To address these questions, we must consider the third evolution of the internet (Web 3.0). This evolution, currently underway, offers many paths towards elevated digital experiences. The digital world we live in is morphing into something more akin to the science fiction landscapes we’ve dreamed about – the “Metaverse” (a term borrowed from Neil Stephenson’s novel Snow Crash). Our virtual and physical lives are merging. According to a McKinsey study, “the Metaverse marks the transition from an attention-based internet economy to an experience-centered one.” In simpler terms, the internet is becoming a three-dimensional space, allowing for immersive experiences that go far beyond traditional streaming.

In simpler terms, the internet is evolving into a 3D domain, enabling immersive, multisensory experiences. Among many other things, these exceed the boundaries of conventional streaming. This evolution encompasses the full spectrum of extended reality (AR, MR, VR), and holds the promise of deepening audience engagement with digital content.

Streaming, broadcasting, webcasting, and all other methods of media distribution were not designed to hold or distribute  the massive amount of data required for deep immersive digital experiences. I like to envision the future of digital content as a complex transmission system, a ‘Depthcast.’ The future is synthesized through the integration and synchronization of various technologies currently on the market. These include spatial computing, haptic technologies, artificial intelligence (AI), and tokenomics. Combined with advanced methodologies like immersive storytelling, specific co-creational activities, and strategic user remuneration, these advances hold the promise of a richer sense of presence and more engaging interaction with digital art.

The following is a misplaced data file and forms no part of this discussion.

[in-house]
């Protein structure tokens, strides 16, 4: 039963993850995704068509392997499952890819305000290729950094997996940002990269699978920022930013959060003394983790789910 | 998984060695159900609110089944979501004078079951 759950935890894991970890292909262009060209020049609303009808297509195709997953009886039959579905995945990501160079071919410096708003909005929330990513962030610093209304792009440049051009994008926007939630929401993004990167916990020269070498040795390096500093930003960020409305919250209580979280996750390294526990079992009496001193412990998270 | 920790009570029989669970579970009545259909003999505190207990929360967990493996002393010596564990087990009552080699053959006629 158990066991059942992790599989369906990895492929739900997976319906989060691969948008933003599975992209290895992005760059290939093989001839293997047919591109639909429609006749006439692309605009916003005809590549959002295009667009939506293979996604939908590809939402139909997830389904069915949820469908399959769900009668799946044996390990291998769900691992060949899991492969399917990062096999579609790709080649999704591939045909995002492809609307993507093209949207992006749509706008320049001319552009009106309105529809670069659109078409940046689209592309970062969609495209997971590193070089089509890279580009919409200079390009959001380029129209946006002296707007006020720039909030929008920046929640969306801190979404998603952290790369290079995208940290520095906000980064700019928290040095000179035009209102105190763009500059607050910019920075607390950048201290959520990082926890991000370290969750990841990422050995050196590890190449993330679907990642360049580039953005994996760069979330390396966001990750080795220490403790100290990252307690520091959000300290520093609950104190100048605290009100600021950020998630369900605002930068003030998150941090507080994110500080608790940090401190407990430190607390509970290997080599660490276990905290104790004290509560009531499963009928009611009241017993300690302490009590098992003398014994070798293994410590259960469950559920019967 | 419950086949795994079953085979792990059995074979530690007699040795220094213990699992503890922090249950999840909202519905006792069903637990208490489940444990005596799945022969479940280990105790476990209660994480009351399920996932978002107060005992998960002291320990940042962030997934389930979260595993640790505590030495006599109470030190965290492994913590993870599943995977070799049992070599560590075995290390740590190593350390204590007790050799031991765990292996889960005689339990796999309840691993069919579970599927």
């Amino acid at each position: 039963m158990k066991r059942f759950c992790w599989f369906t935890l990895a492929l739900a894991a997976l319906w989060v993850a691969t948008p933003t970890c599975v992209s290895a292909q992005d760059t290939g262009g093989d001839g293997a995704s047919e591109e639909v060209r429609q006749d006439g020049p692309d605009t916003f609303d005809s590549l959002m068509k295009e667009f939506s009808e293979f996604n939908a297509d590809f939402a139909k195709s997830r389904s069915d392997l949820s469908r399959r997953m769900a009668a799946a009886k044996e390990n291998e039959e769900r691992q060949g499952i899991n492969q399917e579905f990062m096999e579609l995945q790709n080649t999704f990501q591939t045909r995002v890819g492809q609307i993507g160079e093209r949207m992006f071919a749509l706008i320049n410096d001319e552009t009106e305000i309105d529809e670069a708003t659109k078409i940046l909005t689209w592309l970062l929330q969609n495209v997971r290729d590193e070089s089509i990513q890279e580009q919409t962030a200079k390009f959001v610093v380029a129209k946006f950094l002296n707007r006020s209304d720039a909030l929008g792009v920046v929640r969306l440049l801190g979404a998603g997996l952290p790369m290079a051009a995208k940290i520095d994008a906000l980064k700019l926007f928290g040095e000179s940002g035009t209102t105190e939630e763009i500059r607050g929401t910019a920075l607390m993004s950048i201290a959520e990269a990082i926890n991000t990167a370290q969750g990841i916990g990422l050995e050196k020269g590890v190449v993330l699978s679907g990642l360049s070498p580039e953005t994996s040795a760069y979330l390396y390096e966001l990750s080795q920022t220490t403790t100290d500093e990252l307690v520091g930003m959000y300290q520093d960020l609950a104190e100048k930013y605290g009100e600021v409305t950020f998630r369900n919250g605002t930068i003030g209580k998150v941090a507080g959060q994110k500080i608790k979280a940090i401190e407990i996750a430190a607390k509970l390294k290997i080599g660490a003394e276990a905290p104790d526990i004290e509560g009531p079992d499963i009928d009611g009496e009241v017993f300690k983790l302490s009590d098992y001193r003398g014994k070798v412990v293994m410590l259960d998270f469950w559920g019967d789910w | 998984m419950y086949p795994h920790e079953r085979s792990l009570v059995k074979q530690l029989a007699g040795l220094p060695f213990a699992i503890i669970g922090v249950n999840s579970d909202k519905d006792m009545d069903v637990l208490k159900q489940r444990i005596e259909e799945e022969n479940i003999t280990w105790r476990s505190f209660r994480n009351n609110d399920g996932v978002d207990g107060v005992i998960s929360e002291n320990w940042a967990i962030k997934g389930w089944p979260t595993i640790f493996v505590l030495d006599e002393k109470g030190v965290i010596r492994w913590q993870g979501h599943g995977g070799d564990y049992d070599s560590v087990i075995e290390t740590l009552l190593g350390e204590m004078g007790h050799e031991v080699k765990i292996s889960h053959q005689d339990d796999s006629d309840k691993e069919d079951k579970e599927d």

Imagine wearing a high-definition headset and finding yourself on stage during an opera. You would have the ability to choose your position on the stage enhancing the visual experience. Digital text inputs overlay the image, providing you with information regarding the plot and characters.

Or, envision the possibility of experiencing classical music through the eyes of a renowned conductor or a soloist or moving around a room following 3D sounds in different corners feeling on your body the vibration of the different instruments involved.

Or, picture yourself virtually navigating through an important art exhibition in a museum halfway around the world, examining artworks in breathtaking detail and interacting with docents or curators. Imagine running your hands over a sculpture through digital touch technology. These imaginative scenarios may seem unlikely, yet all the necessary “ingredients” are already in place, waiting to be fused together. (If you want a taste of what the future might look like, I recommend trying the Bigscreen application on MetaQuest 2. For the first time, I felt the vivid sensation of being in a movie theater, and my level of attention towards the film dramatically increased.)